Wednesday, February 3, 2010

Sotterley Oyster Pie

Last month I gave a talk at the Charles County Archaeological Society's meeting about James Swann and his oyster house. Afterwards, the discussion stayed focused on oysters and everyone's love and/or hate of the little creatures.

Recipes started to be discussed and Jane Keller starting telling us about an oyster pie recipe she had come across.

Here is the recipe from The Great American Seafood Cookbook and where it came from:

Sotterley Oyster Pie
"This is a traditional Maryland recipe, researched and recreated by William Taylor, a Maryland caterer and historian. Mr. Taylor relives the history of Maryland through its cuisine, catering lavish banquets usind traditional recipes, often in histoic homes such as Sotterley Mansion, for which this pie is named. Oyster pie is wonderful - it sounds unusual and it is...

Pie Pastry

2 cups all purpose flour
1/4 tsp salt
2/3 cup chillde unsalted butter
1/2 to 3/4 cup ice water

Bechamel Sauce

2 to 2 1/4 cups milk
1 bay leaf
4 tbsp unsalted butter
1/4 cup all purpose flour
Liquor reserved from oysters
salt and freshly ground white pepper
pinch of cayenne pepper
generous pinch of ground mace


2 dozen small oysters, drained
3 hard boiled large eggs, peeled and thinly sliced
1 can (14 1/2 oz) white or golden hominy
salt and freshly ground white pepper


Pastry: Combine flour and salt in large bowl and shave fine slices of butter onto the flour and toss with fork to mix. Sprinkle in 1/2 cup (125 ml) of the ice water while tossing with fork until pastry is moist enough to form into a ball. Add more water if necessary. Wrap in waxed paper and chill for at least 1 hour. Roll out two thirds of the pastry, cut to 12 inch circle and line bottom of 10 inch tart pan (type with removable bottom). Roll remaining pastry into 11 inch circle for top of pie and place on baking sheet. Chill crusts for 30 minutes. Preheat oven to 400 deg F. Cover bottom crust and top crust with foil and weigh down with baking weights or dried beans (keeps flat). Bake both crusts for 8 minutes then remove foil and weights and contine baking for 8-12 additional minutes uncovered, 'til golden brown, then cool.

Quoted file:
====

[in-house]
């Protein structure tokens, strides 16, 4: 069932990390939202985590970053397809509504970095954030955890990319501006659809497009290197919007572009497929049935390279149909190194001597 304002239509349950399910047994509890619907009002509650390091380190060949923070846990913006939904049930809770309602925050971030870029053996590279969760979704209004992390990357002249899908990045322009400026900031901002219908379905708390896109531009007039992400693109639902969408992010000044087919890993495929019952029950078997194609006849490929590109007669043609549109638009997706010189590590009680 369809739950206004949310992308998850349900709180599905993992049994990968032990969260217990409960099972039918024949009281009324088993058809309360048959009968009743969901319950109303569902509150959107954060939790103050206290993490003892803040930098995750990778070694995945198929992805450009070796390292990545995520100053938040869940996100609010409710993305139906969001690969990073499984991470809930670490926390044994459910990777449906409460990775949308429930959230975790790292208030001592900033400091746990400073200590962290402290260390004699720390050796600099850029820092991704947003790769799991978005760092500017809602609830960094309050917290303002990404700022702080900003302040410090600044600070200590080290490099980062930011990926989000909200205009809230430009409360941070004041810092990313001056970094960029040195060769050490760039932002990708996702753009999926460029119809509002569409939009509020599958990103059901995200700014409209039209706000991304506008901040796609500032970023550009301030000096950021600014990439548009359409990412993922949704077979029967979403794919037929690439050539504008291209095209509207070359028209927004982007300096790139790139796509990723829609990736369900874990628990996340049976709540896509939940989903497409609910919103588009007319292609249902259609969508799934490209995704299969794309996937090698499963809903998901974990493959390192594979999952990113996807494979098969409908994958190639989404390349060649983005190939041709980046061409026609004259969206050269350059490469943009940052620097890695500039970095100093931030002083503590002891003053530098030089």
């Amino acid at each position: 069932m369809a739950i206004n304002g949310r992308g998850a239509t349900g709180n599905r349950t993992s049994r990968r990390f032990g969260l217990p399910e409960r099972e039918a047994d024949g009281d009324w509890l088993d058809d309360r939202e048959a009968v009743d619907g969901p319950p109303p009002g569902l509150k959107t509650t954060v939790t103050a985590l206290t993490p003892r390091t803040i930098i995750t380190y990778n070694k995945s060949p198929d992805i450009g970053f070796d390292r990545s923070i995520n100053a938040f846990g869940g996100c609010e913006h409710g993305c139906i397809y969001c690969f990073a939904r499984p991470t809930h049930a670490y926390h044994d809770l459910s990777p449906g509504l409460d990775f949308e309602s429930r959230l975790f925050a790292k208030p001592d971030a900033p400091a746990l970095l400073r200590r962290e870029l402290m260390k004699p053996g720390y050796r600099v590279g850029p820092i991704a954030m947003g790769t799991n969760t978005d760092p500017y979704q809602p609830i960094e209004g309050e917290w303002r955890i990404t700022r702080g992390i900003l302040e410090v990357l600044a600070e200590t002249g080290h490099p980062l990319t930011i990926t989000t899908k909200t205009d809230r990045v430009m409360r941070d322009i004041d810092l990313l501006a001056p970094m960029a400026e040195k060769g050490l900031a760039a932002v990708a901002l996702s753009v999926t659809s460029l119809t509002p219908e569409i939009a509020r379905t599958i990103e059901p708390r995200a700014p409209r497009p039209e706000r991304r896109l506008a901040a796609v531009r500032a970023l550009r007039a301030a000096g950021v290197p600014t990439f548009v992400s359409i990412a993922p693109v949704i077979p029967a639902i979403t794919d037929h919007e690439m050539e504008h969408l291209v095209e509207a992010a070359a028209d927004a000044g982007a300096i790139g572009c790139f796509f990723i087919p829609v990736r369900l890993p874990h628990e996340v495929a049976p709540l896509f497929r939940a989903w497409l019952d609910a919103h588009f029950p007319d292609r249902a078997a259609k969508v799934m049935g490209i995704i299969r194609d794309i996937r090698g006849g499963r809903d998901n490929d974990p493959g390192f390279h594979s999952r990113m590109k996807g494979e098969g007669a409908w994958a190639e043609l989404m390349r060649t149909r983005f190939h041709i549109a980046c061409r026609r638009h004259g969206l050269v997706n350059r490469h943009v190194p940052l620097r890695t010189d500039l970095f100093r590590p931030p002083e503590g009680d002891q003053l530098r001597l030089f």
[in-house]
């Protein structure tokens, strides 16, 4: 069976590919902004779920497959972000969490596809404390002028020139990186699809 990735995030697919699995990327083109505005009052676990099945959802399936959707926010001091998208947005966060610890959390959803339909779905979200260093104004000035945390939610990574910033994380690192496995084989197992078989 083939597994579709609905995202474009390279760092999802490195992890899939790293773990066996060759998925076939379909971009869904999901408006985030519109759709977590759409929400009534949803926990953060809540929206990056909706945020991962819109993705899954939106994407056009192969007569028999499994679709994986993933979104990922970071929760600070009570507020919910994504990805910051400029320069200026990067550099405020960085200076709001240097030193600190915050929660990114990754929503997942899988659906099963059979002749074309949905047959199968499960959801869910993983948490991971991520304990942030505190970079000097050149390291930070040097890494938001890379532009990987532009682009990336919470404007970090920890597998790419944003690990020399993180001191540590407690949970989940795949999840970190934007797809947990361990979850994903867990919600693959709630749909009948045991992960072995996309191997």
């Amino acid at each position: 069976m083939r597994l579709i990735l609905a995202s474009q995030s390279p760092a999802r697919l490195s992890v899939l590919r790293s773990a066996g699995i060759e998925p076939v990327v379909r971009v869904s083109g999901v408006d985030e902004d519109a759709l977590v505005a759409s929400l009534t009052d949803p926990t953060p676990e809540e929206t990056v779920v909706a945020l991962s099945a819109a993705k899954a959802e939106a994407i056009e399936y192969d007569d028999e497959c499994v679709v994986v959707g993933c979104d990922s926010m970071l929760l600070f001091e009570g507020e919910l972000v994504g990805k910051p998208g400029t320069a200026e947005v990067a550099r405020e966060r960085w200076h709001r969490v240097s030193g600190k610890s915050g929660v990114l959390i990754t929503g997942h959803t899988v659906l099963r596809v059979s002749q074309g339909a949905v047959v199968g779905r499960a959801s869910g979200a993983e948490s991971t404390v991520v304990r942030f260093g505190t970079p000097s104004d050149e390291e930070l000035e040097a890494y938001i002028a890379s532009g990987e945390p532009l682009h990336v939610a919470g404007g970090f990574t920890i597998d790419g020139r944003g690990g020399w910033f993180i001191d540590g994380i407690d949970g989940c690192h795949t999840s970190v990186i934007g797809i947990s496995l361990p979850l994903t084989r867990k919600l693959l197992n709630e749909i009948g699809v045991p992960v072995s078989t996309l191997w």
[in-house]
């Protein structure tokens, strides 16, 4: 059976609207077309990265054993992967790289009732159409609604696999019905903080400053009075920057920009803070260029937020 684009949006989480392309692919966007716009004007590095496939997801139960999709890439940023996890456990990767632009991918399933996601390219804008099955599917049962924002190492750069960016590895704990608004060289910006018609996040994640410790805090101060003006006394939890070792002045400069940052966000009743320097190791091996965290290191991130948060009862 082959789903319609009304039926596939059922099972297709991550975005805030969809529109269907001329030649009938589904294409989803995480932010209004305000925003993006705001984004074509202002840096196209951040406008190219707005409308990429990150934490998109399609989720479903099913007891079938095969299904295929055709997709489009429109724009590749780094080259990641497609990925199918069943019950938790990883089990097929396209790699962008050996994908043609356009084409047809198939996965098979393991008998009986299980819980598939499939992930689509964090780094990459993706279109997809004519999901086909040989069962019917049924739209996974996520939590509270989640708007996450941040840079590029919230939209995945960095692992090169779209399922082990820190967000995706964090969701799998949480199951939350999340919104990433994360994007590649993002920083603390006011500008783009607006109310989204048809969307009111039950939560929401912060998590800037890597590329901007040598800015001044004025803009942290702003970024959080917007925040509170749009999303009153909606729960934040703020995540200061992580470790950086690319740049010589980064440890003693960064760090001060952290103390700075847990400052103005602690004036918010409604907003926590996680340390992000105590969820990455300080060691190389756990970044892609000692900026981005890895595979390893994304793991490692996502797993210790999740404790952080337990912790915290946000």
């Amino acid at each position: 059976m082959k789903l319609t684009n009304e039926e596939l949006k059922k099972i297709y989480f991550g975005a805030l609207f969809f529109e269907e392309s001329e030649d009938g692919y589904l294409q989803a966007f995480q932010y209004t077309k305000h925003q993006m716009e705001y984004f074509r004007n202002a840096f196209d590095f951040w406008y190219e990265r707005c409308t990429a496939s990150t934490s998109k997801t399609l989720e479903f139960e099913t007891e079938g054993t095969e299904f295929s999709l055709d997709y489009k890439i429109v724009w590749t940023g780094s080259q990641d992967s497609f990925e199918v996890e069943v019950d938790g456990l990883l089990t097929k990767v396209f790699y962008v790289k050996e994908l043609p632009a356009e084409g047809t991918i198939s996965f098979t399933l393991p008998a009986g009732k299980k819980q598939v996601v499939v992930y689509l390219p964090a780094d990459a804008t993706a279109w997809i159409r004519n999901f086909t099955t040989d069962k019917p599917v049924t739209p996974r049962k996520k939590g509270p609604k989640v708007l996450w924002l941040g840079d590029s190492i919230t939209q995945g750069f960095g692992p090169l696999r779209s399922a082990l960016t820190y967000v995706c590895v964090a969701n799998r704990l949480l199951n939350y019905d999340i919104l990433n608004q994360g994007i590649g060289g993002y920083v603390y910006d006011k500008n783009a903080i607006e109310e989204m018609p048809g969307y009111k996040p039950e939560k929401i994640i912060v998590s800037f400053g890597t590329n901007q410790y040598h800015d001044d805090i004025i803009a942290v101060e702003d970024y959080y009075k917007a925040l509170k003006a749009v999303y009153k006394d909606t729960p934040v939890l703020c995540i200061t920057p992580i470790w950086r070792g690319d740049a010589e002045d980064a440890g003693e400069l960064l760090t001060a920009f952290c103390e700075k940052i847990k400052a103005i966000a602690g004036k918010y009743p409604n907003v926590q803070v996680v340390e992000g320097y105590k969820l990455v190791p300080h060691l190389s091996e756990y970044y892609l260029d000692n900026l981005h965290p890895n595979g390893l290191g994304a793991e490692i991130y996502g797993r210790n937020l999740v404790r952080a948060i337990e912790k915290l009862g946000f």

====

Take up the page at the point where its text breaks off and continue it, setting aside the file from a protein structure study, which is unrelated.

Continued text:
Sauce: In small suacepan, scald 2 cups (475 ml) of milk with the bay leave over med heat. Let steep (off heat) for 5 minutes then discard bay leaf. Melt butter in heavy-bottomed pan over med heat being careful not to brown. Whisk in the flour and cook, whisking constantly, for 3 minutes. Pour in the warm milk and continue cooking, whisking constantly until thickened. Whisk in the oyster liquor and additional milk if necessary to make a thick but pourable sauce. Season with salt, white pepper, cayenne, and mace to taste. Remove sauce from heat and add oysters, stirring gently to mix in. Cover bottom crust (still in tart pan) with egg slices. Sprinkle hominy over the eggs and season with salt and pepper. Pour in the hot oyster sauce spreading evenly to edge of pastry. Dust with additional mace. Gently set the top crust in place and set the pie on a baking sheet. Bake at 400 degrees (200 C.) F. until pie is hot through, (12 to 15 minutes). Be careful not to brown the pastry or over-cook the oysters. Remove from oven and remove the sides of tart pan. Serve immediately.



Monday, February 1, 2010

The real LeCroy

Scott is indeed correct! Last week's mystery point was a rhyolite LeCroy point from Elizabeth Hills in St. Mary's county, though I have to admit Scott seems suspiciously knowledgeable about the site...almost as if he worked on it... Anyway, Lecroy projectile points are typically associated with Early to Middle Archaic sites, and have been found along most of the Eastern coast and into the Midwest.

For this week's mystery artifact we are diving back into historic artifacts. The one pictured below was found this past fall when we were working in the area around the Swann House foundation. This one should not be too tough, so feel free to guess!